railways are not ahle to handle the traffic
will soon be with us again. It must be
remembered that during the last year and
a hiilf of stagnation the country has been
growing somewhat faster in population
than the railways have In mileage or in
rolling Block. When business iemnes its
old proportions the additional Inhabitants
will quickly bring the volume of the great
Industries up to the figures which will
put the facilities of the railways to a very
severe test. Messrs. Harrlman and Hill,
by their peace treaty on the Pacific, have
placed themselves in a shape to meet the
new demands (ln the moving of cmps and
of the manufacturing products when they
arrive.
In Other Lands
Bide XUgkts ea What la Trans,
ptiiag Among the Hear sad
Fax nations pt the Berth.
"Rrltania rules the waves!" "Oermanla
rides the air!" The first slogan bears the
veneration of years, the second comes with
a mighty sweep of artificial wings and a
scream of Teutonic Joy lerribly trying on
the nerves of ricadilly. Count Zeppelin's
balloon flight of 60 miles throws a fresh
scare Into quarters overstocked with
scares and filla the British taxpayer with
fresh terror. What will happen to that
unfortunate, now facing the severest tax
ing scheme of the nation's history, should
the government decide that Dreadnoughts
of the air are as necessary to the nation's
safety hs Dreadnoughts of the seaT Im
agination halts and takes refuge in sym
pathy. Some features of the record flight,
however, afford satisfaction to Britishers
not wholly infected by Gerruanphohla.
The Dreadnought of the air averaged
twenty-three miles an hour. The latest of
the British Dreadnoughts of the sea, the
battleship-cruiser Invincible, cut through
the waves at an average speed of thirty-
two miles an hour. As a factor in war the
British Dreadnought outruns the German
Dreadnought by a safe margin of speed
and Is not an liable to be put out of busi
ness by colliding with a tree. Among
German military men the dirigible balloon
Ih not regarded as a vital factor In active
military operations. First cost In consid
ered excessive. In view of the certainty
that like practical results will be obtain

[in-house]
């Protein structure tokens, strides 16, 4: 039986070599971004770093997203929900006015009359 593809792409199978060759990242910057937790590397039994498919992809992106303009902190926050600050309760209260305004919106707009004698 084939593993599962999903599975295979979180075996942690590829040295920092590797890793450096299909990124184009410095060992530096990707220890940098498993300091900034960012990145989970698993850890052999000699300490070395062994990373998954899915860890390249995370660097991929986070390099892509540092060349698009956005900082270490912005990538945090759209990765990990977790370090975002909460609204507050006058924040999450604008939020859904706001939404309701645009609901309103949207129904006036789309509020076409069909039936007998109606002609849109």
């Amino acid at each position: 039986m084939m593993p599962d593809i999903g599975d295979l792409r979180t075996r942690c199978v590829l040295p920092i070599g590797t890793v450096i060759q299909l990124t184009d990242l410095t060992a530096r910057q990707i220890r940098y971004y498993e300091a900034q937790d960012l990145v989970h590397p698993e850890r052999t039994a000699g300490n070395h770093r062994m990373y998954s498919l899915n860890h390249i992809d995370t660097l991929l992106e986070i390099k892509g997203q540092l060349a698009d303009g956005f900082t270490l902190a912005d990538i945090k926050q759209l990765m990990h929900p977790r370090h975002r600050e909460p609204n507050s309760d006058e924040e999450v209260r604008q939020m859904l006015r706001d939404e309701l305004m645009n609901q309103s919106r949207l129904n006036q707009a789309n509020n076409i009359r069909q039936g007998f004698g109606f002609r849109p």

able by means of aeroplanes, costing but a
fraction of the Zeppelin airship. Its car
rying power, estimated at twenty-five per
sons, makes the dirigible a negligible quan
tity in that respect. For observation pur
poses the cheaper and more easily man
aged aeroplane is esteemed by these ex
perts the coming military adjunct. These
considerations are evidently appreciated
by the distinguished Inventor and air nav
igator, for his backers propose using the
dirigibles for passenger service over and
around the Alps. But John Bull, not con
tent with German assurances, Is diligently
shooting at captive balloons a mils high
The achievement of the Zeppelin airship
Increases the difficulty enthusiasts experi
ence In keeping their feet on the earth.
Aeronautics Is epidemic in Europe. Ex
pectations are leagues in the air and de
velopments that will astonish la conserva
tive world are common predictions. Ac
tlvtty In "the conquest of the air" is dls
tinct to produce results approaching i
revolution. Before the cooler months of
autumn come around we are likely to be
all but convinced that nothing short of
that Is the significance of the aerial trl
umphs of one kind and another.- Perhaps
it would not do to be flippant, to assume
that the fever will pass and the world will
be pursuing its normal course for an In
definite period thereafter. The Wrights,
for Instance, have accomplished something